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Biochemical response of activated sludge processes to hydraulic, pH and temperature shock loads

George, T. K.
Scope and Method of Study: The biochemical response of a continuous flow completely mixed activated sludge system to shock loadings consisting of changes in dilution rate, pH and temperature was investigated using glucose as the organic carbon source. Changes in dilution rate were studied under two different conditions, i.e., with constant influent organic concentration and constant daily organic loading. The effect of changes in reactor pH was investigated under conditions in which cells were recycled, as well as in "one pass" flow through systems. The response to changes in temperature of the mixed liquor in the aerator was studied at two different reactor detention times, eight hours and four hours.
The major parameters studied included biological solids concentration, effluent COD, anthrone COD, cell protein and carbohydrate. In a number of experiments the RNA and DNA content of the cells were determined. In a few experiments volatile acids released into the medium were determined by gas-liquid chromatography and carbon, nitrogen and hydrogen content of the sludge was determined.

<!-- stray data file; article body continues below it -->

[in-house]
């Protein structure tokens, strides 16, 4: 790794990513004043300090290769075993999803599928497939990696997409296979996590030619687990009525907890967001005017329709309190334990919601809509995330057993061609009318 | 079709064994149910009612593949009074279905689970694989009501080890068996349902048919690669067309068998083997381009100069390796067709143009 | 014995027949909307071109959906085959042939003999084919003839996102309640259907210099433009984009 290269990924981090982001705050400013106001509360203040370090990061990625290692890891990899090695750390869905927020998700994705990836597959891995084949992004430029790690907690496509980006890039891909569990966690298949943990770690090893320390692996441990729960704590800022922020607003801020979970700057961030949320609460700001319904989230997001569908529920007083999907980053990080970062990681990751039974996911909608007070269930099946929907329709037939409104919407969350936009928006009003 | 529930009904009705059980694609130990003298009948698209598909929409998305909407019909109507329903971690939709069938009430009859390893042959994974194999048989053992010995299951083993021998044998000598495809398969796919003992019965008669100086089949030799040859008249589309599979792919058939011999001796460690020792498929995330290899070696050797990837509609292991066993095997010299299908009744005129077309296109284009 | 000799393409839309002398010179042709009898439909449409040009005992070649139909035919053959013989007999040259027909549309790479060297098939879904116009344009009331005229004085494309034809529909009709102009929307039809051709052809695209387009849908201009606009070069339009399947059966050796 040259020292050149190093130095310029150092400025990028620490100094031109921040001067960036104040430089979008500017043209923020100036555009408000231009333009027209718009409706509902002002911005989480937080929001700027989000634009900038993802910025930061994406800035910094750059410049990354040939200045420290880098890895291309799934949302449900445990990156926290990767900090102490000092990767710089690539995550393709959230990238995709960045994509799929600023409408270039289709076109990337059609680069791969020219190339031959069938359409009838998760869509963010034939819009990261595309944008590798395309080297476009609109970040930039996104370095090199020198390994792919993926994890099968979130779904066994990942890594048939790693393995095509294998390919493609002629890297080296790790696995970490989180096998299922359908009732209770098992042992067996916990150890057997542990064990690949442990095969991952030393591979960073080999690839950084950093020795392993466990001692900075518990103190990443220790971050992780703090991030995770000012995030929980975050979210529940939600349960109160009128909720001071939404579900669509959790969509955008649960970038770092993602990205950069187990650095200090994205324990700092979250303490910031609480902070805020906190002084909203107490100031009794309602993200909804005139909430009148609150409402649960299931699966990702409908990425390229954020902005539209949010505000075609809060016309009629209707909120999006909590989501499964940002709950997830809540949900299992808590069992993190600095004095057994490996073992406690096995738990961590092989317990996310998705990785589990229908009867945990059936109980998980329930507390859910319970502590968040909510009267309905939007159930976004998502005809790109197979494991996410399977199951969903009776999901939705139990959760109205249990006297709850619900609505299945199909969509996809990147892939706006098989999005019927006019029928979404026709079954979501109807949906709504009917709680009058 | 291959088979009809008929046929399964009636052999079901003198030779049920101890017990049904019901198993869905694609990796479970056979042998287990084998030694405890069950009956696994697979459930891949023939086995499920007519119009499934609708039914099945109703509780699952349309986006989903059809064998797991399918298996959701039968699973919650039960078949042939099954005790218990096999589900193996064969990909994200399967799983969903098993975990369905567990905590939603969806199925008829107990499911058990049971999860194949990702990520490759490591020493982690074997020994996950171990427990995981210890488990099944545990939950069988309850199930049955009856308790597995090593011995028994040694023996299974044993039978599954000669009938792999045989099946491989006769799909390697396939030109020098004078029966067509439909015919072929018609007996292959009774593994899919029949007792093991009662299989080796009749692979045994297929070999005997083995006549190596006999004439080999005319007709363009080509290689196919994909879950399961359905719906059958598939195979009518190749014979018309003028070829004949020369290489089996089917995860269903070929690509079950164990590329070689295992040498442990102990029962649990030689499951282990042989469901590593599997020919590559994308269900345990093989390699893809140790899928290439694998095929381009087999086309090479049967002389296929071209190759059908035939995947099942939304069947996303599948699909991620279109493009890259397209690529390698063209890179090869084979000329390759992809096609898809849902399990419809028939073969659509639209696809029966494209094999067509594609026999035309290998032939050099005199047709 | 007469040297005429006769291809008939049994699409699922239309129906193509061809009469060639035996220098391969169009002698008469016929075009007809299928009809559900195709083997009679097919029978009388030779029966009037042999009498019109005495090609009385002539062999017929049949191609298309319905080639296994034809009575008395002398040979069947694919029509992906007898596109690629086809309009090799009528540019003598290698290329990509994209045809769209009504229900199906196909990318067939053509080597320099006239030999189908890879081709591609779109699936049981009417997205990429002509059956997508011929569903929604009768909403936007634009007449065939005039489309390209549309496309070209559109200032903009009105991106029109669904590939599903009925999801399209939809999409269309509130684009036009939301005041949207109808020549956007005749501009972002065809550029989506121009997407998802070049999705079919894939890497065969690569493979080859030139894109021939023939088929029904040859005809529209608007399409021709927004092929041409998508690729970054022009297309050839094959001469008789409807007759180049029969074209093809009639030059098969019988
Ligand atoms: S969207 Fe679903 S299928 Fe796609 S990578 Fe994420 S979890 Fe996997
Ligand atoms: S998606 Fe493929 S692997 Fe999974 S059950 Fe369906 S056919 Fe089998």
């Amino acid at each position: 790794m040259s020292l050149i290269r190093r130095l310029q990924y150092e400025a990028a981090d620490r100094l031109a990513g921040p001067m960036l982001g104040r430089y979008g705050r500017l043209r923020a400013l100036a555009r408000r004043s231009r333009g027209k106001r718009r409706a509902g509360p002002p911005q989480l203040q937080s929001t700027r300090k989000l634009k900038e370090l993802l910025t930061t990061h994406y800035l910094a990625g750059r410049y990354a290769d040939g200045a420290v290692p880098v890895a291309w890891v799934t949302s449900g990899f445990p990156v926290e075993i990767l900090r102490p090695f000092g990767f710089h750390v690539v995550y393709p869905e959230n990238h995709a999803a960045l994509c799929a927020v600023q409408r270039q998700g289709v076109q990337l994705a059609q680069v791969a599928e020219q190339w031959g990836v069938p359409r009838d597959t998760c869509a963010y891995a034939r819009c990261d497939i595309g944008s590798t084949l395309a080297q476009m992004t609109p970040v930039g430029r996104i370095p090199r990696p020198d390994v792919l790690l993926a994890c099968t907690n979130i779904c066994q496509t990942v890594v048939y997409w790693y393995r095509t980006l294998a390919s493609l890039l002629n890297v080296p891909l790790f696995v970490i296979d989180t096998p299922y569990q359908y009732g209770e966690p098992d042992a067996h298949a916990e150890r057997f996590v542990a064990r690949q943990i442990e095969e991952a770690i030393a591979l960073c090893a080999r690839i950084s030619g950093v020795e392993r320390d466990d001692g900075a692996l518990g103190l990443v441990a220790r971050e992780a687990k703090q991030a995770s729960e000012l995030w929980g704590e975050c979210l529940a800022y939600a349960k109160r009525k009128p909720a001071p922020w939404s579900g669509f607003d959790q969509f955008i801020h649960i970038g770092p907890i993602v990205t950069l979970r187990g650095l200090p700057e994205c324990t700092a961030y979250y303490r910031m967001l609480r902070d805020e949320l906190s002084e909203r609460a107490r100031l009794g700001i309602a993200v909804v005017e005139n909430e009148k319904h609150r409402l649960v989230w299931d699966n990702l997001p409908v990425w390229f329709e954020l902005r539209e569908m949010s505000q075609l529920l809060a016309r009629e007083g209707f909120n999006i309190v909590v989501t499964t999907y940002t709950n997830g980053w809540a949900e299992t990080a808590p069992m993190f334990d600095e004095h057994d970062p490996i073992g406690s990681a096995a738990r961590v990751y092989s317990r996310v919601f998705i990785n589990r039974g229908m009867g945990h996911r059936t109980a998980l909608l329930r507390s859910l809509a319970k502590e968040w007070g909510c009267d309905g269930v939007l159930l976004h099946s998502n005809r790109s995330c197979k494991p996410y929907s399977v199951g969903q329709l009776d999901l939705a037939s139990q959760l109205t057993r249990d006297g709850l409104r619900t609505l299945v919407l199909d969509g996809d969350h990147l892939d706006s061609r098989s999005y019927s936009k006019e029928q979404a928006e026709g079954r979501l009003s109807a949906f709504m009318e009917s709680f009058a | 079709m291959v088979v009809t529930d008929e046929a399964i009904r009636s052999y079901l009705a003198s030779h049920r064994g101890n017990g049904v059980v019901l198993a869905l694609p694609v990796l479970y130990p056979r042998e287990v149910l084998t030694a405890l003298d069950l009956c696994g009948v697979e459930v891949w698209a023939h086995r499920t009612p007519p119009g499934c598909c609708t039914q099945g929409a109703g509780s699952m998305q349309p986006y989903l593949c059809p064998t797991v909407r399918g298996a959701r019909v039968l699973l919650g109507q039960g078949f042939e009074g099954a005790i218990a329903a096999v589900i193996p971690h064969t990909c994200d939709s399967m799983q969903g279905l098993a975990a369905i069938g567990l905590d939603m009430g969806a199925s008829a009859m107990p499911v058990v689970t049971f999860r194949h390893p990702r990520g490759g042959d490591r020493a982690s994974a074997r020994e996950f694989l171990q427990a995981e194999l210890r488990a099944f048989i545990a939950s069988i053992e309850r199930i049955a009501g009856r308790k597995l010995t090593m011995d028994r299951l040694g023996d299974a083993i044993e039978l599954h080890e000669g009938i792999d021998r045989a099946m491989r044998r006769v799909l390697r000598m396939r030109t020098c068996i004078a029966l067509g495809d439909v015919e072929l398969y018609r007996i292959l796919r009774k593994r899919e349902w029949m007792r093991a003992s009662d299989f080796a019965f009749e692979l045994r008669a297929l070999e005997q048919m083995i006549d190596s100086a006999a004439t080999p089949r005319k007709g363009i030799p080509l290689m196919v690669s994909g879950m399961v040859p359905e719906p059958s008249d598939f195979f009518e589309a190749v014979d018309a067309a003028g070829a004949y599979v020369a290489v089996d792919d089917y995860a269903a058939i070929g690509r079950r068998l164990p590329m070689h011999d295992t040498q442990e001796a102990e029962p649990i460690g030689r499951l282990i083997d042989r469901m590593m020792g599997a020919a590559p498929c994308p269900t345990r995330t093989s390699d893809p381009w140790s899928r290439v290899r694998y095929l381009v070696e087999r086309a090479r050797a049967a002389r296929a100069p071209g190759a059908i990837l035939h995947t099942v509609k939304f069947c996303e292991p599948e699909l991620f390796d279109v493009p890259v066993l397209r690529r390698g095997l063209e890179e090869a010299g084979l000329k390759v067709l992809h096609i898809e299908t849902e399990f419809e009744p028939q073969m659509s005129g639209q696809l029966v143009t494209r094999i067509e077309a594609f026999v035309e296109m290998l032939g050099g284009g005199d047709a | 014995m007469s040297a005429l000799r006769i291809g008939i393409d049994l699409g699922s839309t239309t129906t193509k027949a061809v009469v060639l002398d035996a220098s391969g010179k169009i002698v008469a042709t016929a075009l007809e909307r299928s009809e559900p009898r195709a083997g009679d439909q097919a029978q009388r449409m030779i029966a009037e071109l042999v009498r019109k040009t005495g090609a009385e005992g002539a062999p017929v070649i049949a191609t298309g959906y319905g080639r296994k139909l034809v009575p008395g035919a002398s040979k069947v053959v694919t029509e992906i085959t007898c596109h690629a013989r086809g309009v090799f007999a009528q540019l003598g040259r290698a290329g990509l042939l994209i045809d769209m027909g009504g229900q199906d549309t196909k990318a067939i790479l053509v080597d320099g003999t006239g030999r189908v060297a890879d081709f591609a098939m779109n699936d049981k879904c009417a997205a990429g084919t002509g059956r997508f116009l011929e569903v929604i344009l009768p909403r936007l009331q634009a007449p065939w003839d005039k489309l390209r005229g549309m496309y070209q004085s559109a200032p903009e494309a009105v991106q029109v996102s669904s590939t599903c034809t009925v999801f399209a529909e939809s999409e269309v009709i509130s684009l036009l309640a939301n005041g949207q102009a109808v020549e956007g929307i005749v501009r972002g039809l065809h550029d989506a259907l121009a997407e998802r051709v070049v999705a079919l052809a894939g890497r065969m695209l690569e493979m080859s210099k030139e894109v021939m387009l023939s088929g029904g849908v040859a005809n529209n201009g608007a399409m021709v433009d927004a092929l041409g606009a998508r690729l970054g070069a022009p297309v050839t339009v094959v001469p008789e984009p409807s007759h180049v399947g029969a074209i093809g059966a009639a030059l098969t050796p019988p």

Findings and Conclusions: In all cases of shock loadings causing a severe reactor response wherein the system tended to recover, the effluent COD reached a peak value during the transient and then receded to a new steady state value. At the same time the biological solids concentration in the reactor reached a low value, and then rose to a new steady state value. It was observed that a reactor operating at a detention time of eight hours has considerable ability to accommodate hydraulic shock loads.
The yield of cells varied more under constant organic loading conditions of hydraulic shock loading than under constant concentration conditions. Under both conditions of operation an increase in dilution rate caused a lowering of the protein content and increase of the carbohydrate content of the sludge.
Shock loading involving a decrease in pH caused a change in microbial predominance from rod-shaped bacteria to filamentous types. Also, it resulted in a decrease in protein content of the sludge and an increase in the carbohydrate content. Even though these systems showed a severe transient state response, the few cells which were retained in the reactor were able to gain acclimation and recover from pH shock loading to reactor pH values as low as 3.00.
Cold temperature shock loadings were observed to cause more damage to a system operating initially at 25 degrees C than did the hot temperature shock loadings. Acetic acid was one of the prominent metabolic products in the medium during some temperature shock experiments.